Yardi Matrix: The (Inland) Empire Strikes Back

Propped up by robust job growth and a weak development pipeline, the Inland Empire’s multifamily market is thriving.

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Propped up by robust job growth and a weak development pipeline, the Inland Empire’s multifamily market is thriving. The area relies heavily on its role as the industrial hub of California, which has driven most of the growth for the metro, although improvement is visible across the board. Multifamily property values have consistently gone up along with occupancy rates, leading the transaction total and price per unit to all-time highs.

The continued growth of e-commerce, combined with the Inland Empire’s proximity to the ports of Los Angeles and Long Beach, has driven the industrial sector into uncharted territory. However, demand has more than kept up with the pace of supply, pushing rents and occupancy rates higher. Expansions by Amazon, Walmart and other major retailers have turned post-downturn talk of overdevelopment into a distant memory, as industrial stock nears 500 million square feet.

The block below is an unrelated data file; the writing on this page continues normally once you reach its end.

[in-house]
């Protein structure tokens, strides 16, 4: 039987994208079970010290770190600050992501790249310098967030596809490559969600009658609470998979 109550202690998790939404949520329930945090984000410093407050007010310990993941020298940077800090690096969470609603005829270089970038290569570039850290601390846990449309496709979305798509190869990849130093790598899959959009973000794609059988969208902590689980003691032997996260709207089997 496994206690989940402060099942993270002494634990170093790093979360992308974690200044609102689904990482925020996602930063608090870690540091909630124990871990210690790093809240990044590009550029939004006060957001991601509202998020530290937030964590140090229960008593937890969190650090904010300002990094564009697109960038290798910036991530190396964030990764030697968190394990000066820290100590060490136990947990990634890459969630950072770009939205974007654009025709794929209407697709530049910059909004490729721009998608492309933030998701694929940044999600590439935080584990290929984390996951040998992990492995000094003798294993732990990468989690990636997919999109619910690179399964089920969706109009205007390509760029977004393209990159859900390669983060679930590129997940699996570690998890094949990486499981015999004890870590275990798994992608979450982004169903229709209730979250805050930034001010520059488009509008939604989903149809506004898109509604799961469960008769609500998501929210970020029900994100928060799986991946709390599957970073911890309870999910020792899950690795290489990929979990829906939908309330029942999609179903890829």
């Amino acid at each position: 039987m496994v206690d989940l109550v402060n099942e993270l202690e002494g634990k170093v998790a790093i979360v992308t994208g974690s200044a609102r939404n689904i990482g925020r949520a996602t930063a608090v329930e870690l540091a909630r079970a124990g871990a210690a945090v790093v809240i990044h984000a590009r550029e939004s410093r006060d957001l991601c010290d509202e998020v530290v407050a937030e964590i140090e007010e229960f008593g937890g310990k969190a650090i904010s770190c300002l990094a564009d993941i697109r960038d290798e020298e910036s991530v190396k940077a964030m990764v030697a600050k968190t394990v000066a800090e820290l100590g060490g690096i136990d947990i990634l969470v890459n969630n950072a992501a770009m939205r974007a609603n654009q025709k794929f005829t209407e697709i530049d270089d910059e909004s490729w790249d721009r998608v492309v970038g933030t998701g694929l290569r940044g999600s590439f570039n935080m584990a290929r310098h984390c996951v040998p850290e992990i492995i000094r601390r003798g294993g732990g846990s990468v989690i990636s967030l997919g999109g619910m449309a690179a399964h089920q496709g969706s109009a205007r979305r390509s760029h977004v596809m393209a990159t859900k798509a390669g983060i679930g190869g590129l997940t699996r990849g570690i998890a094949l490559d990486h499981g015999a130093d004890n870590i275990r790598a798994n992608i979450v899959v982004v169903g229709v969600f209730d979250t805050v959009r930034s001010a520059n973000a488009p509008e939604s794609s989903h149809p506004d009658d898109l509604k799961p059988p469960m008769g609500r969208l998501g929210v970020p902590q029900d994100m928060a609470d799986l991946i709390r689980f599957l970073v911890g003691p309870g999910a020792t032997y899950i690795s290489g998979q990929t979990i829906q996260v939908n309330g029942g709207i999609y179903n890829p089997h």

And multifamily demand continues to rise, as the Inland Empire is still the less costly housing option in the area, attracting residents from Orange County and Los Angeles, where rents and home prices are significantly higher. Going forward, policy makers will have to take on the challenges caused by the area’s poor air quality and income inequality. Multifamily fundamentals will remain favorable, however. The combination of high occupancy (97.1 percent as of April) and weak supply growth will lead to rent appreciation of roughly 6.8 percent in 2016.

Read the full Yardi Matrix Report.